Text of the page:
This week in the Eagle Rock meditation group, we talked about Right Speech, the Buddha’s teaching on cultivating skillful speech as part of the path to awakening. In a nutshell, he instructs his monks to use speech that is useful, timely, and kind; to avoid gossip, slander, and idle chatter; and to tell the truth.
I worry about the way the instruction to be “kind” is received today, that we will interpret the word to mean conflict-avoidant and will assume we should never say something that will make another uncomfortable. I do not believe this was the Buddha’s intention, and I think it’s counterproductive to subvert truthfulness in service of “getting along”. The truthful thing is almost always more necessary than the pleasant one. What makes the Buddha’s teaching radical is that he was not concerned with maximizing pleasure and minimizing pain; it is a central point that this endeavor is fruitless and bound up in suffering. If we make someone feel bad by telling them something they don’t want to hear, it doesn’t mean that the speech was unskillful.
The Buddha emphasized truthfulness more than the other aspects of right speech, because its place in our practice is deeper and more fundamental than the elimination of, say, idle chatter or gossip. Bhikkhu Bodhi explains this deeper importance beautifully in his slim, sublime volume The Noble Eightfold Path:
It is said that in the course of his long training for enlightenment over many lives, a bodhisatta can break all the moral precepts except the pledge to speak the truth. The reason for this is very profound, and reveals that the commitment to truth has a significance transcending the domain of ethics and even mental purification, taking us to the domains of knowledge and being. Truthful speech provides, in the sphere of interpersonal communication, a parallel to wisdom in the sphere of private understanding. The two are respectively the outward and inward modalities of the same commitment to what is real. Wisdom consists in the realization of truth, and truth (sacca) is not just a verbal proposition but the nature of things as they are. To realize truth our whole being has to be brought into accord with actuality, with things as they are, which requires that in communications with others we respect things as they are by speaking the truth. Truthful speech establishes a correspondence between our own inner being and the real nature of phenomena, allowing wisdom to rise up and fathom their real nature. Thus, much more than an ethical principle, devotion to truthful speech is a matter of taking our stand on reality rather than illusion, on the truth grasped by wisdom rather than the fantasies woven by desire.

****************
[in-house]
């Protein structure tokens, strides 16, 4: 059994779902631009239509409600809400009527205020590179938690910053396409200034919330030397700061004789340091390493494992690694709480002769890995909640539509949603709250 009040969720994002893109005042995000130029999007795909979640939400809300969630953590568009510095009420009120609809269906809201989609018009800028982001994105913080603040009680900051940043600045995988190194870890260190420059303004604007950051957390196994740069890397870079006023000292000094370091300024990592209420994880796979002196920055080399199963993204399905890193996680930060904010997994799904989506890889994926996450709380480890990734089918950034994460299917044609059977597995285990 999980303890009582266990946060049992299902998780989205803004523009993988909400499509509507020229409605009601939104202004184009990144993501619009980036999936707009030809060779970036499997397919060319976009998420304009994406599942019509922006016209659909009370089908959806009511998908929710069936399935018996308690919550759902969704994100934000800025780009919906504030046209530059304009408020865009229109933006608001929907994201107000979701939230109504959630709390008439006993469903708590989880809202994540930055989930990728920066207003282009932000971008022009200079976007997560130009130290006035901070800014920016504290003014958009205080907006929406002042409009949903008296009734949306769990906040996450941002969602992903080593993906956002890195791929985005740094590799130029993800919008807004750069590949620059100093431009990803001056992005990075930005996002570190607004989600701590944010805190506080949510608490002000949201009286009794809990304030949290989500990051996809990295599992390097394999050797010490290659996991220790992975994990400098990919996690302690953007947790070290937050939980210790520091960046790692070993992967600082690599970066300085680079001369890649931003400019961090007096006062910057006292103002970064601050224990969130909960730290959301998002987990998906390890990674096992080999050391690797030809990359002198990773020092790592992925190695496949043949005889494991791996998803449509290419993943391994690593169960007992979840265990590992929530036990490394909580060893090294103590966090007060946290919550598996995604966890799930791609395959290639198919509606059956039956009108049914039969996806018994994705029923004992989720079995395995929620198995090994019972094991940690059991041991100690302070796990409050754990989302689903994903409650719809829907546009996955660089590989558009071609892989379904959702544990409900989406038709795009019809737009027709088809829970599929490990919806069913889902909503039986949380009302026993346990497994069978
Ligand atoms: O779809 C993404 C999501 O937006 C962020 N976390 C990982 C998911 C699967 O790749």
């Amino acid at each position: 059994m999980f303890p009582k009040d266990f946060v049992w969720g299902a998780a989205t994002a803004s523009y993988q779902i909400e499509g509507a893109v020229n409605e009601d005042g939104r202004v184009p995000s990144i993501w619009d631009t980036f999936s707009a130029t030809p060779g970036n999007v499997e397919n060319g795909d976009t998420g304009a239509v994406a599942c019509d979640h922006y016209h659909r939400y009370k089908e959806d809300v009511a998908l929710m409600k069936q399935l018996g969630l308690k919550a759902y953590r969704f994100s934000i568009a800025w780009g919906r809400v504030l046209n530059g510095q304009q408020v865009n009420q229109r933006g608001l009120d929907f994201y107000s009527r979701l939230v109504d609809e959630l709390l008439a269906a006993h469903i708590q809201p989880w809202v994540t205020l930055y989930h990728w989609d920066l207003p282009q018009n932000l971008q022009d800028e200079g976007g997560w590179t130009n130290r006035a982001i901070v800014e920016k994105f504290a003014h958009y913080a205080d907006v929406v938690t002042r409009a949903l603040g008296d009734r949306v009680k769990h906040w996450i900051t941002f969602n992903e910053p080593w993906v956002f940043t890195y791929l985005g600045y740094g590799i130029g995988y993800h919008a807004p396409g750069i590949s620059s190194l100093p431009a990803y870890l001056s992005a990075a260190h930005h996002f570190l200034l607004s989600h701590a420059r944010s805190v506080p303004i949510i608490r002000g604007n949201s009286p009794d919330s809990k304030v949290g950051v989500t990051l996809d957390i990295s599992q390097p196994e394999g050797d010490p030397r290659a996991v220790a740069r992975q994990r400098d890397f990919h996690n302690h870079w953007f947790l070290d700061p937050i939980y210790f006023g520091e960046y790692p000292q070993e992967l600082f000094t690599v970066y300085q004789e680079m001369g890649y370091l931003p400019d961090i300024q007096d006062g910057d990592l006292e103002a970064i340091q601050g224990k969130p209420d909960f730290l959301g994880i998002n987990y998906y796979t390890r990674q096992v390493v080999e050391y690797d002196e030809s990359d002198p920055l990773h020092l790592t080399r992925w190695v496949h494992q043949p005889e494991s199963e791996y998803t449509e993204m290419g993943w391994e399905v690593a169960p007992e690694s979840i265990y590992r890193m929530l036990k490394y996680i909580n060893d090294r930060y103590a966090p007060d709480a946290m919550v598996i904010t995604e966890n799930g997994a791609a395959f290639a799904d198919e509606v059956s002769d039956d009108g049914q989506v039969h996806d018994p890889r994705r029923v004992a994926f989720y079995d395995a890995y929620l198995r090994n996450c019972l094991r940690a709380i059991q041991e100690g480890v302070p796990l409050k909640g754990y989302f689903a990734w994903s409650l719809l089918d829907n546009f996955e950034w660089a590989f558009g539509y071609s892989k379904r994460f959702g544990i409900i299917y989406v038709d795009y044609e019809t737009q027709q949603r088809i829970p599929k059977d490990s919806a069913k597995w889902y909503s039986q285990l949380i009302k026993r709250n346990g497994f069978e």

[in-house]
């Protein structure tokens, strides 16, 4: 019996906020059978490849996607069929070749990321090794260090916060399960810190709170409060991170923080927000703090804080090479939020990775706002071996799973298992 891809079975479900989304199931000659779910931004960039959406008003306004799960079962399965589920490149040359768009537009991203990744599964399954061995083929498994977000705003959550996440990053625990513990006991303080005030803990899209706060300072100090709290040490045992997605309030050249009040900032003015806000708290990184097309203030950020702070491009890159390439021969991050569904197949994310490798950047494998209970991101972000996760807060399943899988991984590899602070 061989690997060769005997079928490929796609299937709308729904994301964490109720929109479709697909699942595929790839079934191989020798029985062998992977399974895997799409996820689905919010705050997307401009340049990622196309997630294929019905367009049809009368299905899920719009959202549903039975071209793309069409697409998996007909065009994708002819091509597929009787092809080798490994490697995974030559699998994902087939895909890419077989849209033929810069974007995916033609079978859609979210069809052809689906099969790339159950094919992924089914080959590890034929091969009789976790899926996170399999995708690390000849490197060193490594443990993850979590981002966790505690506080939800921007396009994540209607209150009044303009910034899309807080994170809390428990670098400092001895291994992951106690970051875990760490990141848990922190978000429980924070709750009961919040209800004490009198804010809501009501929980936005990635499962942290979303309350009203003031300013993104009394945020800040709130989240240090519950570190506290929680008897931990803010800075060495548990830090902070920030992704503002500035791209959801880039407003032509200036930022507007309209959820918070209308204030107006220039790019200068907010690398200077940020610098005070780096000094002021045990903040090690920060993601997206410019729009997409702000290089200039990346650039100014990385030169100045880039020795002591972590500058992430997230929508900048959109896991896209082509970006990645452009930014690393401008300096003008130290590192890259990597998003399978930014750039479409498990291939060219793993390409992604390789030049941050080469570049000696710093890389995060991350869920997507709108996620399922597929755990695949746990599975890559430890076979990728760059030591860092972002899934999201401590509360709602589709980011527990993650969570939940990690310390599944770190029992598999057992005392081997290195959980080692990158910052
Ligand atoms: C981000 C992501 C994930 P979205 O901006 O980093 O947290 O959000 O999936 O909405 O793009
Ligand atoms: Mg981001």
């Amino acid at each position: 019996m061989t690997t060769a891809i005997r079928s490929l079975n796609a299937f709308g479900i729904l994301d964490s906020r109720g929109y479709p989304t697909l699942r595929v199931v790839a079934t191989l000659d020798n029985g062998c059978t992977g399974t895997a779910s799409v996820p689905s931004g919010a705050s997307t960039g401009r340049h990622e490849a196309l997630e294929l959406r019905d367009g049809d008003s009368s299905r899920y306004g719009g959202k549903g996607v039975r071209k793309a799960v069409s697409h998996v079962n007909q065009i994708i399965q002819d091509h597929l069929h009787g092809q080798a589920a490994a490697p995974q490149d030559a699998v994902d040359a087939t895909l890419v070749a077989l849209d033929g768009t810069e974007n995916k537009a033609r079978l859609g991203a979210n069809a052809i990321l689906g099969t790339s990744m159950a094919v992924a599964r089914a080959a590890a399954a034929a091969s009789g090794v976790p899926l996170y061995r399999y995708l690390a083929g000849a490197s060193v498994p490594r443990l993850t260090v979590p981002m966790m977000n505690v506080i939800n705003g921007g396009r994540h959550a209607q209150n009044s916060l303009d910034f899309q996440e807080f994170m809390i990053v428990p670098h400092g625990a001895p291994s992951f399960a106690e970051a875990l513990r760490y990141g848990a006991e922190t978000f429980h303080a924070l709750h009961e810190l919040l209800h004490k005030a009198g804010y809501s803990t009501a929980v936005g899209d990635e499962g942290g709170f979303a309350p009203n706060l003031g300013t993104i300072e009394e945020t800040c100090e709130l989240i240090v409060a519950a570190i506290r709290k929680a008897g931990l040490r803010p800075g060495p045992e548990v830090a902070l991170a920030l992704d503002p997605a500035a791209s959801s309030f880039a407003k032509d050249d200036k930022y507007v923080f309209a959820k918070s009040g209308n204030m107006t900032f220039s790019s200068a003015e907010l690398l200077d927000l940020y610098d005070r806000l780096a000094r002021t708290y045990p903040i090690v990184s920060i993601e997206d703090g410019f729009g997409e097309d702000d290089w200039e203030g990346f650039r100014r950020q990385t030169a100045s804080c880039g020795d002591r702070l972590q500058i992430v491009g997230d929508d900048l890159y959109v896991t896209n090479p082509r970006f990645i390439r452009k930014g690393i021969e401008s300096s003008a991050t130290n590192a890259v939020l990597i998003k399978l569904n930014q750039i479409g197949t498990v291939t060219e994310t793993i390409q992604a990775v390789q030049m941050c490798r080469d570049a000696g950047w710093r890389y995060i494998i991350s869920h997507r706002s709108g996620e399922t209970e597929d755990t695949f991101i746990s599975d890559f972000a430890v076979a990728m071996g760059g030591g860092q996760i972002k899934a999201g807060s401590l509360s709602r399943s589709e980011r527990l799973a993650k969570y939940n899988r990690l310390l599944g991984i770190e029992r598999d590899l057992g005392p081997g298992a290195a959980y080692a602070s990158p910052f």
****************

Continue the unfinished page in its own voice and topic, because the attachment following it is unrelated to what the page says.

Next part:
We can know, as internal experience, what is true. And we can position our minds such that we align ourselves with what is true. The action of orienting toward truth when we speak is the same action we take on the cushion when we meet our experience with acceptance and clarity. In both cases, we reaffirm our commitment to truth, a commitment that is essential for wisdom to arise in the mind. We have to invite insight. Although we don’t control when it appears, we do create the conditions that make such appearance favorable, and even possible.
Of course, we should try to be kind, try for speech that is timely and useful, try for speech that sows harmony and not discord. But don’t forget how fundamental to practice is this one instruction: Tell the truth.
(Note: The image is the Vitarka Mudra, representing the discussion and transmission of the Buddha’s teachings — the ultimate in truth-telling.)